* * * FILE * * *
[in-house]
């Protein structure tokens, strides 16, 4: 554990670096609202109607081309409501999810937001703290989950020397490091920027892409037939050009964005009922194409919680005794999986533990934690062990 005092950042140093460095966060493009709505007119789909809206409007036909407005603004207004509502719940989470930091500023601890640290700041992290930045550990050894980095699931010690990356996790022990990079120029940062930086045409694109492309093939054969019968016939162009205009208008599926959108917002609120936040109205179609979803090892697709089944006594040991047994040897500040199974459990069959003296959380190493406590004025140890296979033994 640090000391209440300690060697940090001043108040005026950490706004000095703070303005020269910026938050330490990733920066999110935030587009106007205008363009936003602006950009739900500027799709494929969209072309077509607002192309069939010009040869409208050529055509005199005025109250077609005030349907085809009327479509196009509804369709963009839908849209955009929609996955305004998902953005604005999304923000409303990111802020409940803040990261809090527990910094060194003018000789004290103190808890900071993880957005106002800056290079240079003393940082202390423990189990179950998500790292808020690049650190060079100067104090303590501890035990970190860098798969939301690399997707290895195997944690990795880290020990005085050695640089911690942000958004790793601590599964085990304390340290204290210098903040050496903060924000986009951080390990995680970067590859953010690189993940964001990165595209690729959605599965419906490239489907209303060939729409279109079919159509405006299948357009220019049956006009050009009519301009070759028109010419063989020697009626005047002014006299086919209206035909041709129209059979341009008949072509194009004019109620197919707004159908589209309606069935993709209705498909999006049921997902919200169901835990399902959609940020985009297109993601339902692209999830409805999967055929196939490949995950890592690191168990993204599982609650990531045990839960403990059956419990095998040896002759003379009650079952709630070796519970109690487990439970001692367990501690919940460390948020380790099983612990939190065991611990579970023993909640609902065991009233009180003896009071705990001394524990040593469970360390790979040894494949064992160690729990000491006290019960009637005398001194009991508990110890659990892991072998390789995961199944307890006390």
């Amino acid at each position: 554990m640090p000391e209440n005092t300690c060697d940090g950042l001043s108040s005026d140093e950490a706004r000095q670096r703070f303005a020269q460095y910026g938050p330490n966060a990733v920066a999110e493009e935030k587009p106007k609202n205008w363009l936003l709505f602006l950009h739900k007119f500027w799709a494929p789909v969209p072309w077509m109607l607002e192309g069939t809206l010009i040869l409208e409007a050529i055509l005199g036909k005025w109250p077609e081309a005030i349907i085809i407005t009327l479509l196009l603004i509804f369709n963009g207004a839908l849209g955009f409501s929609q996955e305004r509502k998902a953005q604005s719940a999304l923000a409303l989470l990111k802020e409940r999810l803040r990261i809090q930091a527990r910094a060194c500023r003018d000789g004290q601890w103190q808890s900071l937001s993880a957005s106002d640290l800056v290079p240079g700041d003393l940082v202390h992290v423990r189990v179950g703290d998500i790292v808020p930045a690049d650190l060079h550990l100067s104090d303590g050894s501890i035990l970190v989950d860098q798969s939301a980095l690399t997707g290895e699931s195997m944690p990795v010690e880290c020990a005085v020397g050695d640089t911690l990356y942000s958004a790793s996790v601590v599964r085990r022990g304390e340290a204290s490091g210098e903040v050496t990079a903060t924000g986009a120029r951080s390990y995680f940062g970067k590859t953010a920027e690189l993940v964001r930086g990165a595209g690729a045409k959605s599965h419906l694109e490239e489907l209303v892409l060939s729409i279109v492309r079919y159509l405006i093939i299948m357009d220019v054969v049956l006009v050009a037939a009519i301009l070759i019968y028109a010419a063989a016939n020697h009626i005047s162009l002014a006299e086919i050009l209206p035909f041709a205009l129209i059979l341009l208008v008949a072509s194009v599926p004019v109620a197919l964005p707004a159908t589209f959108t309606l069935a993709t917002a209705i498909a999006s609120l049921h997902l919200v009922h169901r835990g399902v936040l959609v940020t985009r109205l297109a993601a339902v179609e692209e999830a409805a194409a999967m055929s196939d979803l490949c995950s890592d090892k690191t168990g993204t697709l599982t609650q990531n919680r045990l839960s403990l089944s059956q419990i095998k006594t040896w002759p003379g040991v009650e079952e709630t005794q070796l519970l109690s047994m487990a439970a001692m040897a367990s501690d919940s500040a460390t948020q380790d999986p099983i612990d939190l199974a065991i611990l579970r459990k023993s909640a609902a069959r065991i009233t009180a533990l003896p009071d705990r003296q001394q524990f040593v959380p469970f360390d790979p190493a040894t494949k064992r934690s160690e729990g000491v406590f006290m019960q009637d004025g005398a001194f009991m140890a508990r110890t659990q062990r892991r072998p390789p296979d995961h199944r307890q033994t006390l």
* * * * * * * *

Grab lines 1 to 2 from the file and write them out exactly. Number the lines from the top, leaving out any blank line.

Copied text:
[in-house]
């Protein structure tokens, strides 16, 4: 554990670096609202109607081309409501999810937001703290989950020397490091920027892409037939050009964005009922194409919680005794999986533990934690062990 005092950042140093460095966060493009709505007119789909809206409007036909407005603004207004509502719940989470930091500023601890640290700041992290930045550990050894980095699931010690990356996790022990990079120029940062930086045409694109492309093939054969019968016939162009205009208008599926959108917002609120936040109205179609979803090892697709089944006594040991047994040897500040199974459990069959003296959380190493406590004025140890296979033994 640090000391209440300690060697940090001043108040005026950490706004000095703070303005020269910026938050330490990733920066999110935030587009106007205008363009936003602006950009739900500027799709494929969209072309077509607002192309069939010009040869409208050529055509005199005025109250077609005030349907085809009327479509196009509804369709963009839908849209955009929609996955305004998902953005604005999304923000409303990111802020409940803040990261809090527990910094060194003018000789004290103190808890900071993880957005106002800056290079240079003393940082202390423990189990179950998500790292808020690049650190060079100067104090303590501890035990970190860098798969939301690399997707290895195997944690990795880290020990005085050695640089911690942000958004790793601590599964085990304390340290204290210098903040050496903060924000986009951080390990995680970067590859953010690189993940964001990165595209690729959605599965419906490239489907209303060939729409279109079919159509405006299948357009220019049956006009050009009519301009070759028109010419063989020697009626005047002014006299086919209206035909041709129209059979341009008949072509194009004019109620197919707004159908589209309606069935993709209705498909999006049921997902919200169901835990399902959609940020985009297109993601339902692209999830409805999967055929196939490949995950890592690191168990993204599982609650990531045990839960403990059956419990095998040896002759003379009650079952709630070796519970109690487990439970001692367990501690919940460390948020380790099983612990939190065991611990579970023993909640609902065991009233009180003896009071705990001394524990040593469970360390790979040894494949064992160690729990000491006290019960009637005398001194009991508990110890659990892991072998390789995961199944307890006390």